Katie: 'I've carried on my mother's pioneering spirit'
Some things don't change in the life of Katie Taylor. Before her professional bout tonight at the Manchester Arena, Katie and her mother will resume a pre-fight routine they've done all their lives. Bridget will go to her daughter's bedroom an hour before they leave the hotel and she will begin the process of fixing Katie's hair for show-time. But this is private-time.
Bridget will have chosen a piece from the Bible and she will read it to her daughter in the hope that the words will inspire her. And then they will pray together.
Katie has said in the past that this is "perhaps the most important part of my pre-fight ritual".
They stuck to their routine on the day of her 2012 Olympic Final when Katie could sense the emotion in her mother's voice as she read out a piece of scripture.
"I think there's nothing more inspiring than hearing God speak to you," Bridget says. "I would normally just pray that God would protect her, just to settle her nerves".
Now that Katie has switched from an amateur to a pro boxer, little has changed when it comes to this part of her pre-fight build-up.
But a lot has changed in the life of Katie Taylor.
Katie now lives in the town of Vernon, Connecticut where she's close to her new training base and coach Ross Enamait.
It is the first time in her life that she's had to go it alone without her family close by.
Some things stay the same like her training being the centre around which everything else revolves. But she's now living on her own in an apartment in a different continent. She now cooks for herself.
It's a lot different to when she used to live at home. "I'm a typical Irish Mammy and I would have done it all for her," Bridget said this week. "She's now learning how to do life on her own if you like, so it's a whole new experience for her."
Because there's a sense that Katie grew up before our eyes it feels like we don't need to know her personally to appreciate how family-orientated she is yet she is sacrificing time with family, including young nieces and nephews, in pursuit of her other love of boxing.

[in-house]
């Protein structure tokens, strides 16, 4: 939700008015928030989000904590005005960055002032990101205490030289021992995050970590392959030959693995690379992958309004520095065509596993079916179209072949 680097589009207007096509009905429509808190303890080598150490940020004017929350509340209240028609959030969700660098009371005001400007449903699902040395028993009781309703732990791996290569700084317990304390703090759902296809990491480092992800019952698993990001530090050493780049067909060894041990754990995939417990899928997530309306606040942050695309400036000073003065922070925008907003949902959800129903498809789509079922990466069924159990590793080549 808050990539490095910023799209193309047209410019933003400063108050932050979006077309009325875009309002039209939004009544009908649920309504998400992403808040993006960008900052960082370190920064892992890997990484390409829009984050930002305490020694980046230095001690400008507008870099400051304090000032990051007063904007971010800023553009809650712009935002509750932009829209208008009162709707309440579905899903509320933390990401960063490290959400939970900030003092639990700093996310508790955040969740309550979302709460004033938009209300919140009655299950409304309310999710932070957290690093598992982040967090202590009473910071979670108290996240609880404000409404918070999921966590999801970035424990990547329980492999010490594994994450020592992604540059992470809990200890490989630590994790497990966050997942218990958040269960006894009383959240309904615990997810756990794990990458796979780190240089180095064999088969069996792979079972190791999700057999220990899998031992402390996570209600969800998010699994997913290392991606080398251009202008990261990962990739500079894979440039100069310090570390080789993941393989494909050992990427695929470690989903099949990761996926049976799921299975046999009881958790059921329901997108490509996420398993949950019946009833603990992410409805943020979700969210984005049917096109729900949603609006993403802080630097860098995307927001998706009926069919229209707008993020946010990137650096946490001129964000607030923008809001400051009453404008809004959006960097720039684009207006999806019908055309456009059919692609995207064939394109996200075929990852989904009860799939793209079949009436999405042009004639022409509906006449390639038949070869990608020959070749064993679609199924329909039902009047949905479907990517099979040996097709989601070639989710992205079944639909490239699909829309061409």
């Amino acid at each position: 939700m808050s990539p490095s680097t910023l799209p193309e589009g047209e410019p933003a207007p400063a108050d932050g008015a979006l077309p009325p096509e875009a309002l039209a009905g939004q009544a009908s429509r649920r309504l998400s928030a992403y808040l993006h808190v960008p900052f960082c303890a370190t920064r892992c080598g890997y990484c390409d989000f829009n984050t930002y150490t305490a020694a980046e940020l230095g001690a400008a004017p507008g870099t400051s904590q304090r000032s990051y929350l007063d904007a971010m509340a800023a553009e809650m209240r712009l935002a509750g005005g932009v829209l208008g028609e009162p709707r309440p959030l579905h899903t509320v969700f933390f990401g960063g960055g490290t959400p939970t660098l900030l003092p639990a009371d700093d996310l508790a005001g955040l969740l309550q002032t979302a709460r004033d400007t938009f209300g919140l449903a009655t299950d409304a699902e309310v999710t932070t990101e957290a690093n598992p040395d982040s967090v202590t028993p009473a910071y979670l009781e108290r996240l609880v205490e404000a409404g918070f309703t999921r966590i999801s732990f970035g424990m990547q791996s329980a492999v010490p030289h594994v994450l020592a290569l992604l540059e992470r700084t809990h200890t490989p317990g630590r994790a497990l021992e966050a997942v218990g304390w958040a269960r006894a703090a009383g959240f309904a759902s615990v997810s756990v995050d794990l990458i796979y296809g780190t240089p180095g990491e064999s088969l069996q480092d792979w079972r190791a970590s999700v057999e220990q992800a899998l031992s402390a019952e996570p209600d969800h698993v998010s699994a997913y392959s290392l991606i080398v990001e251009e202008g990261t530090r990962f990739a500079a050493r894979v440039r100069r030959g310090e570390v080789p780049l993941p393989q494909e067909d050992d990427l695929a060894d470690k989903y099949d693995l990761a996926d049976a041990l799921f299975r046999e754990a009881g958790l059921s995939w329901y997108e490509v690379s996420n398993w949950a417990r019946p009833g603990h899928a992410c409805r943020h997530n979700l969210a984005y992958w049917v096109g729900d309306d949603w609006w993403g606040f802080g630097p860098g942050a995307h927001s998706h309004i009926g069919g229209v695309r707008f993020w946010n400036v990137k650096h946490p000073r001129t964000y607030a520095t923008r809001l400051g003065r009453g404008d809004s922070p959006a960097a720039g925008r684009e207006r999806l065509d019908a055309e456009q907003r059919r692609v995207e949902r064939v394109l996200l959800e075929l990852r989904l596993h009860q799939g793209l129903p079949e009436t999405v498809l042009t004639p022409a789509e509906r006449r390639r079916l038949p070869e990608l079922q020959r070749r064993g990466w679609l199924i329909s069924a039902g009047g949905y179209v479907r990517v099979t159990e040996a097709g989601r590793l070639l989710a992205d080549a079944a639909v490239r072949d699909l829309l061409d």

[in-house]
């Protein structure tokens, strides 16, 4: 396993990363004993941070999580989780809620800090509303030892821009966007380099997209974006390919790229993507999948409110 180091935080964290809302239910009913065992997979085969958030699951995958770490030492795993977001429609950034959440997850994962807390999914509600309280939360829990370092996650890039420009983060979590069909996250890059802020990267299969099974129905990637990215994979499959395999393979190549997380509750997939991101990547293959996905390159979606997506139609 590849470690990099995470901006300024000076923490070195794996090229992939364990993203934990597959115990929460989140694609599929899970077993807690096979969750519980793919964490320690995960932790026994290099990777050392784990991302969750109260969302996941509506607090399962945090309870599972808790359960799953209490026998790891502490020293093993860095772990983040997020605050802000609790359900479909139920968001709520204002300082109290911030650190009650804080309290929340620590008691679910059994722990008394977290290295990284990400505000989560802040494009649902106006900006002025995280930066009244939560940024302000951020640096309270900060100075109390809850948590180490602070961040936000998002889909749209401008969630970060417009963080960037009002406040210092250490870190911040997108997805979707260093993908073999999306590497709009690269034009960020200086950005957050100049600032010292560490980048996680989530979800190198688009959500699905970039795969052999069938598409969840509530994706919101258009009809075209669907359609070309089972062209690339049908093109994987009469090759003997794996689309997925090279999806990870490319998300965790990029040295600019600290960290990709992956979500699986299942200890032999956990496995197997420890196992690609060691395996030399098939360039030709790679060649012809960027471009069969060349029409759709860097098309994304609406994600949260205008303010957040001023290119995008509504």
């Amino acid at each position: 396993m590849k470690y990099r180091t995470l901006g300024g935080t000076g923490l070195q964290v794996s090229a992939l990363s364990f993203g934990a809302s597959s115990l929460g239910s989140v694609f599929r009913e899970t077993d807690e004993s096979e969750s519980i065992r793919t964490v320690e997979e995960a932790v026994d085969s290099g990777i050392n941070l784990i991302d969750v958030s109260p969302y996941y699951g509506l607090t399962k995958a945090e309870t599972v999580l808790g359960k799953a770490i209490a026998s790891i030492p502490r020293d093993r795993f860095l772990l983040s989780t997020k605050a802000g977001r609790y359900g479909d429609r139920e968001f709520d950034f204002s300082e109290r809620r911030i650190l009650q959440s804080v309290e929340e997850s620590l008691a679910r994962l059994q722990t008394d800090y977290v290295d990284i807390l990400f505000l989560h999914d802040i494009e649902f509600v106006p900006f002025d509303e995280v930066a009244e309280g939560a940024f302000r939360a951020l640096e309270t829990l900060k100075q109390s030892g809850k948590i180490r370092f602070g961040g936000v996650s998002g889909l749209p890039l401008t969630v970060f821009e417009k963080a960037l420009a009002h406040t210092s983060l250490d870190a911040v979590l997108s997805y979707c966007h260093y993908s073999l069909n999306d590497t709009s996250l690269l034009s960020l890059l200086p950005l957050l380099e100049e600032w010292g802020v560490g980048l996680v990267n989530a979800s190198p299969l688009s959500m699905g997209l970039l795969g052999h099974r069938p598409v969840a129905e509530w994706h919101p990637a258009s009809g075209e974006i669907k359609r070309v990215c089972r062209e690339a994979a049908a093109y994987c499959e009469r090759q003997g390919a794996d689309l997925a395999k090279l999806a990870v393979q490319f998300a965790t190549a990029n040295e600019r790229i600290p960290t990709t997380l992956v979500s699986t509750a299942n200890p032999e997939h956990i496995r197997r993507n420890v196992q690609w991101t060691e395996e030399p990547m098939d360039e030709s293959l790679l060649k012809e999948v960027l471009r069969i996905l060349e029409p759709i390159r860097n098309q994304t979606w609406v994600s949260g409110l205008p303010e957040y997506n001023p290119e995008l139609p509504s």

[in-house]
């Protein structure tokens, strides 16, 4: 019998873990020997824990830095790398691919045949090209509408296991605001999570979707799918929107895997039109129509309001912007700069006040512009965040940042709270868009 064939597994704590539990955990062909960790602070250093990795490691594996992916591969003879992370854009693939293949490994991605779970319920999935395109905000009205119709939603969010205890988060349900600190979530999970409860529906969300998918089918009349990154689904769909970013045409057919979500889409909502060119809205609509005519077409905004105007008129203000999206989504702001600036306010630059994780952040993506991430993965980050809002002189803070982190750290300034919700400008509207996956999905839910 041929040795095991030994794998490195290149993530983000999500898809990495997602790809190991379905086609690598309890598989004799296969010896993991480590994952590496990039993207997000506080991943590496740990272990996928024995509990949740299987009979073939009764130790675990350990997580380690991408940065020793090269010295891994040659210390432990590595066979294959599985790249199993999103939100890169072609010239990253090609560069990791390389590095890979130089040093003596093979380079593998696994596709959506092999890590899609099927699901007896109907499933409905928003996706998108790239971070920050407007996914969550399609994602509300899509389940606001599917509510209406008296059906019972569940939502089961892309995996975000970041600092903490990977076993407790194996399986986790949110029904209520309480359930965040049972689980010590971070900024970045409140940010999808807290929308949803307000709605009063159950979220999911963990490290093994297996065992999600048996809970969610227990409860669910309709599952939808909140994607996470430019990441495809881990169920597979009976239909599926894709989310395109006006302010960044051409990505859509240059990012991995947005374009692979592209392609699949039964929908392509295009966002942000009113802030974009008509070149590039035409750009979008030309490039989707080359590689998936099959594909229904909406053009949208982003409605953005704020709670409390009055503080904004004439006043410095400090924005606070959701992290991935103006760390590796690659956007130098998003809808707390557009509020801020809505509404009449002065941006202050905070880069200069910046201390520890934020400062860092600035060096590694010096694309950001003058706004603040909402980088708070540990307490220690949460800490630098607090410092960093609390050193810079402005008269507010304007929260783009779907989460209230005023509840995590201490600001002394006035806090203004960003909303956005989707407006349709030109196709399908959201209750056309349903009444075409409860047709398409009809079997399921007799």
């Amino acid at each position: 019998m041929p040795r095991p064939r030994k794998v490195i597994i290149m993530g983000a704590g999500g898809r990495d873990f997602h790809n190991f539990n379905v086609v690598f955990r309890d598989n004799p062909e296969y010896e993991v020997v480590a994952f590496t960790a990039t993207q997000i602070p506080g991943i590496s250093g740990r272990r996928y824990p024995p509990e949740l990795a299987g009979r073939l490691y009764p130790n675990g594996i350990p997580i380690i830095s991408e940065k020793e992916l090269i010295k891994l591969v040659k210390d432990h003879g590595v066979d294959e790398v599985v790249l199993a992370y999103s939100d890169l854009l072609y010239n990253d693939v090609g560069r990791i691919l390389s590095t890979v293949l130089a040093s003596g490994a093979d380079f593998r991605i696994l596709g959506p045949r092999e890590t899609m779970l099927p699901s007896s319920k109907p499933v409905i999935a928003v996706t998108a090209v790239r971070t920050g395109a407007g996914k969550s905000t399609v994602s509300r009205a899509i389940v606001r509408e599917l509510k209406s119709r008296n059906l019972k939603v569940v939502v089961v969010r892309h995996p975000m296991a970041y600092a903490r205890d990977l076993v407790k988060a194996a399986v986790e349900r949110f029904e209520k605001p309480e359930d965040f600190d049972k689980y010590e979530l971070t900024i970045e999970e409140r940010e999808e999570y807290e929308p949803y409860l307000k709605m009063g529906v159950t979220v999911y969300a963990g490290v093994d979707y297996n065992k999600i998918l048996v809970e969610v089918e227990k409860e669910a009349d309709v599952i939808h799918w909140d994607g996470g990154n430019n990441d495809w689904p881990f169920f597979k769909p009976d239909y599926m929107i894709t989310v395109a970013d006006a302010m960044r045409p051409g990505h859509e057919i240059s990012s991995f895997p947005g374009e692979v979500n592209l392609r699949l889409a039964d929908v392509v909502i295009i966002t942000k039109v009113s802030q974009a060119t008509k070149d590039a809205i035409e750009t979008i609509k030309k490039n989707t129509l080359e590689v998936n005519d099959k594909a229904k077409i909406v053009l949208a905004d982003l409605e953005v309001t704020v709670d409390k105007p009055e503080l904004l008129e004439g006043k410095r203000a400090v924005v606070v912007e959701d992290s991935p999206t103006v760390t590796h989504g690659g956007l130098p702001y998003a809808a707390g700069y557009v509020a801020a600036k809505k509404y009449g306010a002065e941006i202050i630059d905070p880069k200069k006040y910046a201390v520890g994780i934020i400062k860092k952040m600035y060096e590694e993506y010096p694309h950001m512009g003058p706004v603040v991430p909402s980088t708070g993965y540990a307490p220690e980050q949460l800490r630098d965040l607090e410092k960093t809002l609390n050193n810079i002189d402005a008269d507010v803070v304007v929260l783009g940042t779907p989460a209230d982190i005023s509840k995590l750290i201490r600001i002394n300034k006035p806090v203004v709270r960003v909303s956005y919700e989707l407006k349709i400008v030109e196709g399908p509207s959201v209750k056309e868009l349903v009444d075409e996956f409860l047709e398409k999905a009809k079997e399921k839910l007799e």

Bridget has visited her daughter a few times since she moved to Vernon and helped do up her apartment. She even used the same colour (teal) that they have in their home in Bray.
"It will cheer you up when you get up in the morning," Bridget tells her daughter.
But the move hasn't been easy. Bridget found it tough leaving Katie behind in America because while her week days are a routine of eat, sleep, pray, train, it's the weekends her mam also thinks of.
"We would talk most days. I think weekends are really lonely for her. Boxing is a lonely sport anyway," Bridget adds.
Maybe Katie is also able to get on with this way of living because of another strong female family influence in her life: her Nanny Kathleen who she was named after (Katie's name on her birth cert is Kathleen). She's her mother's mother, and it's said, that Katie and Kathleen have the same temperament.
"She (Katie) absolutely loves my mother," Bridget smiles. "She lives such a simplistic life and I think she was an inspiration to Katie because she had a very tough life but she has a great attitude and sense of humour."
Maybe the best Mother's Day gift that her granny and mother will get this weekend is having Katie home in Bray after tonight's fight for a short stay before returning to her life in Vernon.
It's hard to think of any other Irish sports star whose family has come as part of the public package as much as Katie's. While there has been a lot of focus on her dad and former coach Pete, it is her relationship with her mother which has also seen her through recent challenging and changing times.
It was her mother who comforted her as she stood talking to the media after her defeat at the Rio Olympics. It was her mother who was with her when she met with her new coach in America and decided to take the leap into pro boxing. It was her mother who backed her move to the States to experience a new kind of independence. It is also rare that it is an athlete's mother you can call to find out how their daughter is doing but Katie and Bridget (left)aren't like most other people.
Our mothers can be all things to us: our conscience, counsellor, cheerleader, truth-sayer, therapist, trail-blazer, you name it. For Katie, her mother was her original trail-blazer.
"It may surprise you to learn that she was the first in our family to challenge the view that women and boxing don't mix for in the late 1980s she became the first female judge to be appointed in Ireland," Katie said about her mam in 'My Olympic Dream'.
"Needless to say, she faced a lot of opposition at that time from within the boxing community but now its commonplace to see female judges and referees. I like to think that I have carried on her pioneering spirit".
Katie has, and always will have, her mam's pioneering spirit. Some things never change.